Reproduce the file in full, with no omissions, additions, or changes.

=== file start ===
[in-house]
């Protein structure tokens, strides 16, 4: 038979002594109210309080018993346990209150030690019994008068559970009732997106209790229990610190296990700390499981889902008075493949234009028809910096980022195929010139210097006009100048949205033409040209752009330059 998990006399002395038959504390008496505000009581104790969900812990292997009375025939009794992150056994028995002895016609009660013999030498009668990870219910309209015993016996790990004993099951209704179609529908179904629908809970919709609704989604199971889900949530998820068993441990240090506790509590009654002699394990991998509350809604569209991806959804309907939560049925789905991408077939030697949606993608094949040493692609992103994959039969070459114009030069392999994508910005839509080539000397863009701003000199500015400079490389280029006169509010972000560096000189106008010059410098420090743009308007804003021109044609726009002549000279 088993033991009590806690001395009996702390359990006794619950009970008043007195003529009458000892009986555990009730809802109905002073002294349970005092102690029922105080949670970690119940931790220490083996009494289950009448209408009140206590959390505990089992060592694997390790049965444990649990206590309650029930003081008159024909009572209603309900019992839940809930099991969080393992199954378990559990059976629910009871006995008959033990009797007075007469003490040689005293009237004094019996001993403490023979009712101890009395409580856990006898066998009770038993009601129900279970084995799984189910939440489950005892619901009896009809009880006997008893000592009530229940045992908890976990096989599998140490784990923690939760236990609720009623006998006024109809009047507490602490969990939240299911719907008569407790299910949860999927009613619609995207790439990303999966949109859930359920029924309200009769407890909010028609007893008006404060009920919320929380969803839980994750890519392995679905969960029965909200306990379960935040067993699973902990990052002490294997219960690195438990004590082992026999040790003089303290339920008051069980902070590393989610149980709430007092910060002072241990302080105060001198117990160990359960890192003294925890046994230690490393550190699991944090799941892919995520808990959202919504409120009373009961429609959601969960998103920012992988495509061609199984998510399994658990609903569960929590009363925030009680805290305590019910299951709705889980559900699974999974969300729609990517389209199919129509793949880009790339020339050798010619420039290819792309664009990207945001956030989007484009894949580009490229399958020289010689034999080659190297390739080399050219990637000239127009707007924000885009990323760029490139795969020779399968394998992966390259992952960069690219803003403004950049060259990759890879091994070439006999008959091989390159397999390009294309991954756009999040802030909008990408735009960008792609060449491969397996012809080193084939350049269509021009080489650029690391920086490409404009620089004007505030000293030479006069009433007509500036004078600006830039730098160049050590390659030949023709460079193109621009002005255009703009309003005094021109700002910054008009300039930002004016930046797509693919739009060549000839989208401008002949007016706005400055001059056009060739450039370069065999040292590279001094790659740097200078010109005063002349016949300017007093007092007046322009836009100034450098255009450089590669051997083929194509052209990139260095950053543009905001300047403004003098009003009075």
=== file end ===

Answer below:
[in-house]
């Protein structure tokens, strides 16, 4: 038979002594109210309080018993346990209150030690019994008068559970009732997106209790229990610190296990700390499981889902008075493949234009028809910096980022195929010139210097006009100048949205033409040209752009330059 998990006399002395038959504390008496505000009581104790969900812990292997009375025939009794992150056994028995002895016609009660013999030498009668990870219910309209015993016996790990004993099951209704179609529908179904629908809970919709609704989604199971889900949530998820068993441990240090506790509590009654002699394990991998509350809604569209991806959804309907939560049925789905991408077939030697949606993608094949040493692609992103994959039969070459114009030069392999994508910005839509080539000397863009701003000199500015400079490389280029006169509010972000560096000189106008010059410098420090743009308007804003021109044609726009002549000279 088993033991009590806690001395009996702390359990006794619950009970008043007195003529009458000892009986555990009730809802109905002073002294349970005092102690029922105080949670970690119940931790220490083996009494289950009448209408009140206590959390505990089992060592694997390790049965444990649990206590309650029930003081008159024909009572209603309900019992839940809930099991969080393992199954378990559990059976629910009871006995008959033990009797007075007469003490040689005293009237004094019996001993403490023979009712101890009395409580856990006898066998009770038993009601129900279970084995799984189910939440489950005892619901009896009809009880006997008893000592009530229940045992908890976990096989599998140490784990923690939760236990609720009623006998006024109809009047507490602490969990939240299911719907008569407790299910949860999927009613619609995207790439990303999966949109859930359920029924309200009769407890909010028609007893008006404060009920919320929380969803839980994750890519392995679905969960029965909200306990379960935040067993699973902990990052002490294997219960690195438990004590082992026999040790003089303290339920008051069980902070590393989610149980709430007092910060002072241990302080105060001198117990160990359960890192003294925890046994230690490393550190699991944090799941892919995520808990959202919504409120009373009961429609959601969960998103920012992988495509061609199984998510399994658990609903569960929590009363925030009680805290305590019910299951709705889980559900699974999974969300729609990517389209199919129509793949880009790339020339050798010619420039290819792309664009990207945001956030989007484009894949580009490229399958020289010689034999080659190297390739080399050219990637000239127009707007924000885009990323760029490139795969020779399968394998992966390259992952960069690219803003403004950049060259990759890879091994070439006999008959091989390159397999390009294309991954756009999040802030909008990408735009960008792609060449491969397996012809080193084939350049269509021009080489650029690391920086490409404009620089004007505030000293030479006069009433007509500036004078600006830039730098160049050590390659030949023709460079193109621009002005255009703009309003005094021109700002910054008009300039930002004016930046797509693919739009060549000839989208401008002949007016706005400055001059056009060739450039370069065999040292590279001094790659740097200078010109005063002349016949300017007093007092007046322009836009100034450098255009450089590669051997083929194509052209990139260095950053543009905001300047403004003098009003009075």